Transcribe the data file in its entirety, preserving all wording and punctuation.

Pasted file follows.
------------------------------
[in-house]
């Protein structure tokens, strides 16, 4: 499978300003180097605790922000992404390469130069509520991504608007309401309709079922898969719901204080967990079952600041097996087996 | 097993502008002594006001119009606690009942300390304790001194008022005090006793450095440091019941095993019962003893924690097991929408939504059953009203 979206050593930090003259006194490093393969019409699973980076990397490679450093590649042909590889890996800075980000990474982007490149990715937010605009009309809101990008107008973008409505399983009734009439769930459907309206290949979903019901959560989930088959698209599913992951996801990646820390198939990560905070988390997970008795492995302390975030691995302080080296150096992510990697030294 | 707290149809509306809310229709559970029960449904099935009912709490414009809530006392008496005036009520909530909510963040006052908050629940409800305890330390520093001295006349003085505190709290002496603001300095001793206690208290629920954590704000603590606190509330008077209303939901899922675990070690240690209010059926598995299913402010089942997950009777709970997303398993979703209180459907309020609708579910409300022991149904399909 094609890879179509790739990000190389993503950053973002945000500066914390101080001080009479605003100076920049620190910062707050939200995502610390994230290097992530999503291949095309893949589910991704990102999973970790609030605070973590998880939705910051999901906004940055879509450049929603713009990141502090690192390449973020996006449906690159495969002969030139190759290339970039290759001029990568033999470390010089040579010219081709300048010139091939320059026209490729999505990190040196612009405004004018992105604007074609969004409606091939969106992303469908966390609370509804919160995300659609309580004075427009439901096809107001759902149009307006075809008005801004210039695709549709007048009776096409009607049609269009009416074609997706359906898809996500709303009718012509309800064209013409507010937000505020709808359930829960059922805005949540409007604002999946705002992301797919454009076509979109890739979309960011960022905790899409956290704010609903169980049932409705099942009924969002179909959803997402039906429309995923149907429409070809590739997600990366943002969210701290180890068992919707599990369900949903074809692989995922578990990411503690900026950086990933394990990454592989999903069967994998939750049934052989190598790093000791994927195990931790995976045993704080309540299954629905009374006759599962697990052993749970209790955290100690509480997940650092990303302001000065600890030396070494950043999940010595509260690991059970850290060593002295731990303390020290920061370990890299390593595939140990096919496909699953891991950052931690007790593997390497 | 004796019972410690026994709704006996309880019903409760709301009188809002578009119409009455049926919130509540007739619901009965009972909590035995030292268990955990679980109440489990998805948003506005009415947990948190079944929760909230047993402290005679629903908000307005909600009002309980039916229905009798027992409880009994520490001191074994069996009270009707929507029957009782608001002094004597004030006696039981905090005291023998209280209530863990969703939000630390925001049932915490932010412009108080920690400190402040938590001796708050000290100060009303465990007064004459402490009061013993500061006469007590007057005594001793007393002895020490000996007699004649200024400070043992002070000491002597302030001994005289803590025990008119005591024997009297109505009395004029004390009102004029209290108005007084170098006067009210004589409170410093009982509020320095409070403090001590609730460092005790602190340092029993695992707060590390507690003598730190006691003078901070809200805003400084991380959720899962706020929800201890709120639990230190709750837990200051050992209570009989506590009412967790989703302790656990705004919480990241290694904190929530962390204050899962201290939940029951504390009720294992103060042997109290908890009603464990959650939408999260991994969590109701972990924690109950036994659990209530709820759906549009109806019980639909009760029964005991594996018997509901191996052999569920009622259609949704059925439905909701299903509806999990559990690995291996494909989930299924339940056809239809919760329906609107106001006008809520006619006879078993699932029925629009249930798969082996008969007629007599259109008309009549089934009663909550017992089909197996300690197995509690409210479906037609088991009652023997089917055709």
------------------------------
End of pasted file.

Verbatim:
[in-house]
């Protein structure tokens, strides 16, 4: 499978300003180097605790922000992404390469130069509520991504608007309401309709079922898969719901204080967990079952600041097996087996 | 097993502008002594006001119009606690009942300390304790001194008022005090006793450095440091019941095993019962003893924690097991929408939504059953009203 979206050593930090003259006194490093393969019409699973980076990397490679450093590649042909590889890996800075980000990474982007490149990715937010605009009309809101990008107008973008409505399983009734009439769930459907309206290949979903019901959560989930088959698209599913992951996801990646820390198939990560905070988390997970008795492995302390975030691995302080080296150096992510990697030294 | 707290149809509306809310229709559970029960449904099935009912709490414009809530006392008496005036009520909530909510963040006052908050629940409800305890330390520093001295006349003085505190709290002496603001300095001793206690208290629920954590704000603590606190509330008077209303939901899922675990070690240690209010059926598995299913402010089942997950009777709970997303398993979703209180459907309020609708579910409300022991149904399909 094609890879179509790739990000190389993503950053973002945000500066914390101080001080009479605003100076920049620190910062707050939200995502610390994230290097992530999503291949095309893949589910991704990102999973970790609030605070973590998880939705910051999901906004940055879509450049929603713009990141502090690192390449973020996006449906690159495969002969030139190759290339970039290759001029990568033999470390010089040579010219081709300048010139091939320059026209490729999505990190040196612009405004004018992105604007074609969004409606091939969106992303469908966390609370509804919160995300659609309580004075427009439901096809107001759902149009307006075809008005801004210039695709549709007048009776096409009607049609269009009416074609997706359906898809996500709303009718012509309800064209013409507010937000505020709808359930829960059922805005949540409007604002999946705002992301797919454009076509979109890739979309960011960022905790899409956290704010609903169980049932409705099942009924969002179909959803997402039906429309995923149907429409070809590739997600990366943002969210701290180890068992919707599990369900949903074809692989995922578990990411503690900026950086990933394990990454592989999903069967994998939750049934052989190598790093000791994927195990931790995976045993704080309540299954629905009374006759599962697990052993749970209790955290100690509480997940650092990303302001000065600890030396070494950043999940010595509260690991059970850290060593002295731990303390020290920061370990890299390593595939140990096919496909699953891991950052931690007790593997390497 | 004796019972410690026994709704006996309880019903409760709301009188809002578009119409009455049926919130509540007739619901009965009972909590035995030292268990955990679980109440489990998805948003506005009415947990948190079944929760909230047993402290005679629903908000307005909600009002309980039916229905009798027992409880009994520490001191074994069996009270009707929507029957009782608001002094004597004030006696039981905090005291023998209280209530863990969703939000630390925001049932915490932010412009108080920690400190402040938590001796708050000290100060009303465990007064004459402490009061013993500061006469007590007057005594001793007393002895020490000996007699004649200024400070043992002070000491002597302030001994005289803590025990008119005591024997009297109505009395004029004390009102004029209290108005007084170098006067009210004589409170410093009982509020320095409070403090001590609730460092005790602190340092029993695992707060590390507690003598730190006691003078901070809200805003400084991380959720899962706020929800201890709120639990230190709750837990200051050992209570009989506590009412967790989703302790656990705004919480990241290694904190929530962390204050899962201290939940029951504390009720294992103060042997109290908890009603464990959650939408999260991994969590109701972990924690109950036994659990209530709820759906549009109806019980639909009760029964005991594996018997509901191996052999569920009622259609949704059925439905909701299903509806999990559990690995291996494909989930299924339940056809239809919760329906609107106001006008809520006619006879078993699932029925629009249930798969082996008969007629007599259109008309009549089934009663909550017992089909197996300690197995509690409210479906037609088991009652023997089917055709």